Storytelling: Why it matters more than any other marketing approach

by Paul Furiga, on Jul 14, 2015

If a truth is actually universal, it should generate unanimous agreement. Here’s one: We all love a great story.

Great storytelling melts divisions, forges alliances and mobilizes us to act. It works when other approaches won’t. Understanding the principles that create great stories, and applying them in your own communications, will make the difference for your brand, your company or your cause. Authentic storytelling will produce success long after other communications or marketing approaches are derided as fads or cute parlor tricks.

What are these storytelling principles and why do they make storytelling matter more than any other communications approach?

The first and most important principle is biology. Our brains are hard-wired for storytelling.

As I have written previously, in this Princeton University work chronicled a few years ago by Wired magazine, researchers Greg Stephens and Uri Hasson discovered that effective storytelling literally creates something that Star Trek’s Mr. Spock could only fake in the movies and on TV: a mind meld between the storyteller and the audience. In other words, as an effective storyteller shares a great story, this causes changes in the brain activity of the audience receiving the storyteller’s message. Today, thanks to advanced brain imaging and other tools, science proves that great stories and great storytellers move their audiences at a biological level.

The second principle is cultural. Storytelling is literally the oldest form of mass communication among humans. Even before the advent of the written word, we know conclusively from archeological research that ancient societies employed storytelling. Beyond cave drawings, researchers have found other tools of the storytelling trade, from costuming used to dramatically enact tales, to implements such as talking sticks that recorded a people’s history for a tribe’s storyteller to literally feel and see his way along a piece of wood and share the stories that shaped the society.

The third principle is the logical link between biology and culture: Since storytelling is hard-wired into our brains, and because we’ve been able to do it since before early societies invented the written word, storytelling is quite literally the only communications approach that is self-contained from the start. No batteries and no assembly required.

This truth casts a different light on emerging fads and disciplines such as Transmedia Storytelling. I don’t think all transmedia storytellers hold to the belief that there was no effective storytelling before this emerging discipline arrived. But sadly, I see far too many practitioners who seem to believe that’s the case.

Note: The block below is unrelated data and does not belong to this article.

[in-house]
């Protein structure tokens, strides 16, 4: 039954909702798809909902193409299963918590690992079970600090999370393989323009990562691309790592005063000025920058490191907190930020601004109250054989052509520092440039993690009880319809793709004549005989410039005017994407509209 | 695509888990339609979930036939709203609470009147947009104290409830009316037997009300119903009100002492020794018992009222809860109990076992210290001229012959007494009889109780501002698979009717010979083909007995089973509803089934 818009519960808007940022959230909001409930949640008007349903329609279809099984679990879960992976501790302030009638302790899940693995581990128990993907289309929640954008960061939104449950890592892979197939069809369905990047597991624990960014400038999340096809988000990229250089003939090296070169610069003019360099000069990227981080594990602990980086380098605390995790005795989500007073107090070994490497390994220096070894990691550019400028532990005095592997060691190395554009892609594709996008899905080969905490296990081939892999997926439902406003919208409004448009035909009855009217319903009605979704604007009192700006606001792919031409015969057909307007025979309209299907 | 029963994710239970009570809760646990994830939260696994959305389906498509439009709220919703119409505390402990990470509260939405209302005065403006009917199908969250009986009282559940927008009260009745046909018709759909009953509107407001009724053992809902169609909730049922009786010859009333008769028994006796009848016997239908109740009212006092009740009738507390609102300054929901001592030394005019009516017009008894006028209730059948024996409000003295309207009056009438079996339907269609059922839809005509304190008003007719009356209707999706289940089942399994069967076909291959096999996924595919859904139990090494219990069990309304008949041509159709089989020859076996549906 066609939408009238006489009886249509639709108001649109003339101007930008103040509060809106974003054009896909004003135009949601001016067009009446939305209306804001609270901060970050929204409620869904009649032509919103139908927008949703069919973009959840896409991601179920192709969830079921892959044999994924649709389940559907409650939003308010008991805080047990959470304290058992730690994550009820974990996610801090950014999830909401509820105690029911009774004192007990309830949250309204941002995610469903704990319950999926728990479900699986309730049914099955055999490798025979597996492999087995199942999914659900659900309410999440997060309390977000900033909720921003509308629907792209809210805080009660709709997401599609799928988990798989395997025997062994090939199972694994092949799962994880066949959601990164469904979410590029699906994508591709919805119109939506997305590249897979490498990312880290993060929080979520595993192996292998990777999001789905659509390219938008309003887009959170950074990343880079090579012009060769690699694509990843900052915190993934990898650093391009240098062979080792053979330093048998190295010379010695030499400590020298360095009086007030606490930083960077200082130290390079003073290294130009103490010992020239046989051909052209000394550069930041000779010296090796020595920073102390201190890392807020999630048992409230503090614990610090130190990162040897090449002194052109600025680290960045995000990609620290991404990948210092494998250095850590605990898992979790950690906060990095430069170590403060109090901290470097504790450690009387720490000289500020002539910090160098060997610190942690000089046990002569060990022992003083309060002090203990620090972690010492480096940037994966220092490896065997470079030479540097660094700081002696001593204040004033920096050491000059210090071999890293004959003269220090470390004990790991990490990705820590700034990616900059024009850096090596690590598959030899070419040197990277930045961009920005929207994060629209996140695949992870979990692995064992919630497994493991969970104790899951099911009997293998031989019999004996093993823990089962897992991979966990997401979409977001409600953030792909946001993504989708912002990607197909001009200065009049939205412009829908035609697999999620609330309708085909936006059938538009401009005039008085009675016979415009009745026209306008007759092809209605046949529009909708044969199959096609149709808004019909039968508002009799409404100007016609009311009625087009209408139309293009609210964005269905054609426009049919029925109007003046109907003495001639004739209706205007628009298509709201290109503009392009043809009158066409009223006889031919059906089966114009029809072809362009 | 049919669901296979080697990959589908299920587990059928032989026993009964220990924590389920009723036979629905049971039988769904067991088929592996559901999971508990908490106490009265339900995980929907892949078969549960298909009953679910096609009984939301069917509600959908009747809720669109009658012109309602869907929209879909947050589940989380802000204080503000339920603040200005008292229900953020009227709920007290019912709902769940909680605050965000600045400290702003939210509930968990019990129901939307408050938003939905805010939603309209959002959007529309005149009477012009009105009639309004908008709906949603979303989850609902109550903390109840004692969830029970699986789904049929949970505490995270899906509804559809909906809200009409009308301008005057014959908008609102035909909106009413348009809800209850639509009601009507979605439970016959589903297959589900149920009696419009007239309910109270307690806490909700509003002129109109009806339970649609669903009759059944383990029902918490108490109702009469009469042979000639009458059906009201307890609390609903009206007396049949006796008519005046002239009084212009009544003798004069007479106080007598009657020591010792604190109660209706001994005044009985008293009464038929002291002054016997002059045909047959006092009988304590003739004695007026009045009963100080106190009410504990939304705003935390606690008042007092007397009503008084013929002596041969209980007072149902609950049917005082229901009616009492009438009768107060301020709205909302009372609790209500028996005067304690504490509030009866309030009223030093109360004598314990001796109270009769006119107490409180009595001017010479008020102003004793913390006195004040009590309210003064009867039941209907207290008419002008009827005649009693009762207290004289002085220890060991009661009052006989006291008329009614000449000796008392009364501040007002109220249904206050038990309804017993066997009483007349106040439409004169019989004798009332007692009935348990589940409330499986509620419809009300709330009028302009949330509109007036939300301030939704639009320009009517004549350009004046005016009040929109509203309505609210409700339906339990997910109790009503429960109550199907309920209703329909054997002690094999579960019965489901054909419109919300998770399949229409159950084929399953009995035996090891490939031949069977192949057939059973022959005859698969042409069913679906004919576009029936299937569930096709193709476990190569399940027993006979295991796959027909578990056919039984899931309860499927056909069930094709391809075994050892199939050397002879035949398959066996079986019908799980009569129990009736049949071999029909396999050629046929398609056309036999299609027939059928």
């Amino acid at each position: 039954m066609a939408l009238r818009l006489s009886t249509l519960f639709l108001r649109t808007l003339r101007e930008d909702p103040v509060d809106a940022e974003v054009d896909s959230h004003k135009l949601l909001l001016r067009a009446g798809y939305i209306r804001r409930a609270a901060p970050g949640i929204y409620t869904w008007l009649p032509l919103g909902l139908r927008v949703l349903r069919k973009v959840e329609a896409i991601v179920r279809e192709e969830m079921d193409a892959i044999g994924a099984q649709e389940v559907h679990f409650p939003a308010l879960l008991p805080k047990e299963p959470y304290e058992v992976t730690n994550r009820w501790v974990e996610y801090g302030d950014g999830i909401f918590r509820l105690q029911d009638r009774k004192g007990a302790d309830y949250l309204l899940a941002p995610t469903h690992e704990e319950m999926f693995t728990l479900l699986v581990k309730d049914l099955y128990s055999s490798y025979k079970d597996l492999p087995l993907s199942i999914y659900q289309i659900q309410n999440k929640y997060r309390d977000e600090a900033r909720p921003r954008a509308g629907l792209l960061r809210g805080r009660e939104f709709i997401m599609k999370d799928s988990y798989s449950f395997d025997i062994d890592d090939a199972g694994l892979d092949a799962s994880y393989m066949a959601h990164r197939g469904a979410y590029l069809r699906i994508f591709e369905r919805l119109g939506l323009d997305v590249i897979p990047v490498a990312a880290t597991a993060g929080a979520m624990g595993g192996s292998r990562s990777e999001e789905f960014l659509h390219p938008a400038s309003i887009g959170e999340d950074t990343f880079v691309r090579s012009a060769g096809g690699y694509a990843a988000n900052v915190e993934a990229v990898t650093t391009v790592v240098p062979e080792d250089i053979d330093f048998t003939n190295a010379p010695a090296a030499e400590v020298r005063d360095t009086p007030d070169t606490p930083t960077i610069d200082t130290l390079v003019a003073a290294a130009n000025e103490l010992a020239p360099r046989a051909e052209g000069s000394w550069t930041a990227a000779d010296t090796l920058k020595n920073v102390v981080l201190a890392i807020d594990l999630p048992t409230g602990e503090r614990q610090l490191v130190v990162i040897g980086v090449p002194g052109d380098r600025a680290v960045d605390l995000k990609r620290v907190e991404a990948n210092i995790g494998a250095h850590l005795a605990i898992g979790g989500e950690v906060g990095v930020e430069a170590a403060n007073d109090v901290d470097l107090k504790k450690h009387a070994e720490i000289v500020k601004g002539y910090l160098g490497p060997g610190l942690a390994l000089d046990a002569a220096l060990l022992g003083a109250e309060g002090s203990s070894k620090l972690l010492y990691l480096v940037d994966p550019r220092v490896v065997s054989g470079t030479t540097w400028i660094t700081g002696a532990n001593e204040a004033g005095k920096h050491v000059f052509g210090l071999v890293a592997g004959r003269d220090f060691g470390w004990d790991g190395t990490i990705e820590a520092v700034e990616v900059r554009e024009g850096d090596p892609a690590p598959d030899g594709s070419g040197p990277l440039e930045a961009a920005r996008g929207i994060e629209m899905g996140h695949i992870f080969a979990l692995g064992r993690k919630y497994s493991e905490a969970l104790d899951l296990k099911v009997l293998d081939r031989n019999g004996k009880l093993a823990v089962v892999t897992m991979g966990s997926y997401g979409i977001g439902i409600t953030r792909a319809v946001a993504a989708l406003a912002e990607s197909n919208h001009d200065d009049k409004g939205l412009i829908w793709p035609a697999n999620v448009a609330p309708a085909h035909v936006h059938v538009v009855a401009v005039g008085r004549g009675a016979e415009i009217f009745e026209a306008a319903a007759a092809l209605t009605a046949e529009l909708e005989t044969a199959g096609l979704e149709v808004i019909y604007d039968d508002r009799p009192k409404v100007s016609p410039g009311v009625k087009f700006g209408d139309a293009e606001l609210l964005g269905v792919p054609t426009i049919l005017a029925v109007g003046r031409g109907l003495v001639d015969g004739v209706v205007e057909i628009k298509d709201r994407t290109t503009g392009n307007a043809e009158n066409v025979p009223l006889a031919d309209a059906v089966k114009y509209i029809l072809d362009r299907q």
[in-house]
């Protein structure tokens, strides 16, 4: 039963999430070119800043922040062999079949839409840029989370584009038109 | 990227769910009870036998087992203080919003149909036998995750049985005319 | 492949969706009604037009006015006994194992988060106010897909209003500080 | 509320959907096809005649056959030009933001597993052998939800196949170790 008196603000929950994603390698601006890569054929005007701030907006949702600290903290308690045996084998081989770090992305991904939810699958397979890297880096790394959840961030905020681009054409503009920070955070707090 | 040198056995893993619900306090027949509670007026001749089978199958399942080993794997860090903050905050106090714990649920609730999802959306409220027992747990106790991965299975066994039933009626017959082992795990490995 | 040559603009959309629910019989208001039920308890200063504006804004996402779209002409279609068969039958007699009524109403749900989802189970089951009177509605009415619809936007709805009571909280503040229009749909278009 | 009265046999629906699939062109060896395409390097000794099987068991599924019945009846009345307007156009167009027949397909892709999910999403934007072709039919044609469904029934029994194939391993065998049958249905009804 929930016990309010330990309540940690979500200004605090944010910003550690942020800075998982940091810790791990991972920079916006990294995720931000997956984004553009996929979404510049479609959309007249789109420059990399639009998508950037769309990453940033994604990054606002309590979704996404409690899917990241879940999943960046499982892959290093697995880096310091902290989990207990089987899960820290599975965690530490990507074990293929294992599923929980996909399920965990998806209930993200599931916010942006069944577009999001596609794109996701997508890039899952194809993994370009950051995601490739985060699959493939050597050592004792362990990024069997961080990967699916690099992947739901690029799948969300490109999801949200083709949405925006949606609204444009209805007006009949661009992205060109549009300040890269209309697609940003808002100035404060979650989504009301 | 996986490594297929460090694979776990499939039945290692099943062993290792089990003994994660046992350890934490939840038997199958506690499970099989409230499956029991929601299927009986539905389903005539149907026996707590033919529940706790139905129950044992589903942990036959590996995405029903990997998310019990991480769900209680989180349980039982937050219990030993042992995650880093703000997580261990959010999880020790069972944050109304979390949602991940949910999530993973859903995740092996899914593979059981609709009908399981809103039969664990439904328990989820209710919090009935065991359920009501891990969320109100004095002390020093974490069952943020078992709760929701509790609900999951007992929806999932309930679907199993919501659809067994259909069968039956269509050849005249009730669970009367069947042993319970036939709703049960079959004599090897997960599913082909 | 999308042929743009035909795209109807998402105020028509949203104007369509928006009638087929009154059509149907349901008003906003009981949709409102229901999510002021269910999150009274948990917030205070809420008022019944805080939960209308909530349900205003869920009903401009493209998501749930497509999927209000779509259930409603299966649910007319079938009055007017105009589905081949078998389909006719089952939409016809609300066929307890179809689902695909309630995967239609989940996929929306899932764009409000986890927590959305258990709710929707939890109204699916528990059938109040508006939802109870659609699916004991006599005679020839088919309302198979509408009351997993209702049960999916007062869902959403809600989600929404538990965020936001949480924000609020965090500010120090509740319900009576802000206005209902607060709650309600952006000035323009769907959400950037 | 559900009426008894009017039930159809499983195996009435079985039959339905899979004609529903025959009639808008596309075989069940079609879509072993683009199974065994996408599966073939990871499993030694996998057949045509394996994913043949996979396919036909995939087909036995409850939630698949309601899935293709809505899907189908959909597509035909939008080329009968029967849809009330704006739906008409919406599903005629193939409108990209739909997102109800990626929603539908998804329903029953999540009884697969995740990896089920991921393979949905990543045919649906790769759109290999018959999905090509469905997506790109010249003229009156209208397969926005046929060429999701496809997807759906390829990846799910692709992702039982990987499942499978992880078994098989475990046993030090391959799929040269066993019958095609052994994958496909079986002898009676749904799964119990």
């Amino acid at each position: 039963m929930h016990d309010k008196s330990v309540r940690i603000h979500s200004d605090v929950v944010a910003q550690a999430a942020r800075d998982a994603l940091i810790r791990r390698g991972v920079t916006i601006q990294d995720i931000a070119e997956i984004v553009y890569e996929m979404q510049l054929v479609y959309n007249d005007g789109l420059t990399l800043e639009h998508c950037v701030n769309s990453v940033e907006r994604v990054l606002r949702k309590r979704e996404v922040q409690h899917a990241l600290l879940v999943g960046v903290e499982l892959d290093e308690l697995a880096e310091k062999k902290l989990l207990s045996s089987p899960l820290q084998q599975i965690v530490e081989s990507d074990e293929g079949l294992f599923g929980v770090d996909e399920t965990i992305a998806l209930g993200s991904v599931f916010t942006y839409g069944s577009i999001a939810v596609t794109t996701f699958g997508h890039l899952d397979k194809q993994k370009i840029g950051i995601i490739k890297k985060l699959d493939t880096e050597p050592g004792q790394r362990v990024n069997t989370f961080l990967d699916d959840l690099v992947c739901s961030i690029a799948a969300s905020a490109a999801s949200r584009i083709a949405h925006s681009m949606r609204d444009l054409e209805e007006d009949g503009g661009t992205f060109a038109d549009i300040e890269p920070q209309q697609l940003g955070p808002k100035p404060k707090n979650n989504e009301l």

I’m not picking on transmedia storytelling (or any other flavor of storytelling). My point is this: Good storytelling works because it’s good storytelling, not because it’s hooked to social media, or video or stage production or a dark theater and Dolby Surround Sound and the latest fad, D-Box MFX Cinema Systems.

All of these things are great – but they don’t replace the science and the art of storytelling itself, they merely enhance it by adding elements, uniting elements or amplifying the reach of some elements of storytelling.

So at the heart of it then, has to be a great story, and great storytelling. But not just any story – it has to be a specific kind of story. There are plenty of storytelling charlatans out there who see storytelling in general as just the latest fad, or worse as just another parlor trick to get people to do what they ordinarily wouldn’t want to do.

Let’s be clear: There are absolutely times when you need to share a story that mobilizes people say, to defend their home against an overwhelming attack, or jump from the equivalent of a burning ship. I’m not talking about that kind of story. I’m talking about the kind that seems to drive too much of the world’s modern-day consumerism, the slicked-up version of the old medicine show quackery of rural America in the late 1800s that’s focused on selling things to people that they don’t need or want. You know, the stuff that drives the majority of traditional marketing and especially consumer-focused advertising.

So the great stories, the best stories combine certain elements that set them apart from quackery. They are the stories that we remember without prompting. They’re they stories we tell over and over throughout human history. They’re the stories that stir passion, drive innovation and yes, win battles.

Topics:media relationsstorystorytellingcommunication lessonsmarketing strategy
Paul Furiga-wordwrite-headshot
Paul Furiga
President and Chief Storyteller

Paul Furiga is President and Chief Storyteller at WordWrite. Follow him on Twitter at @paulfuriga. 

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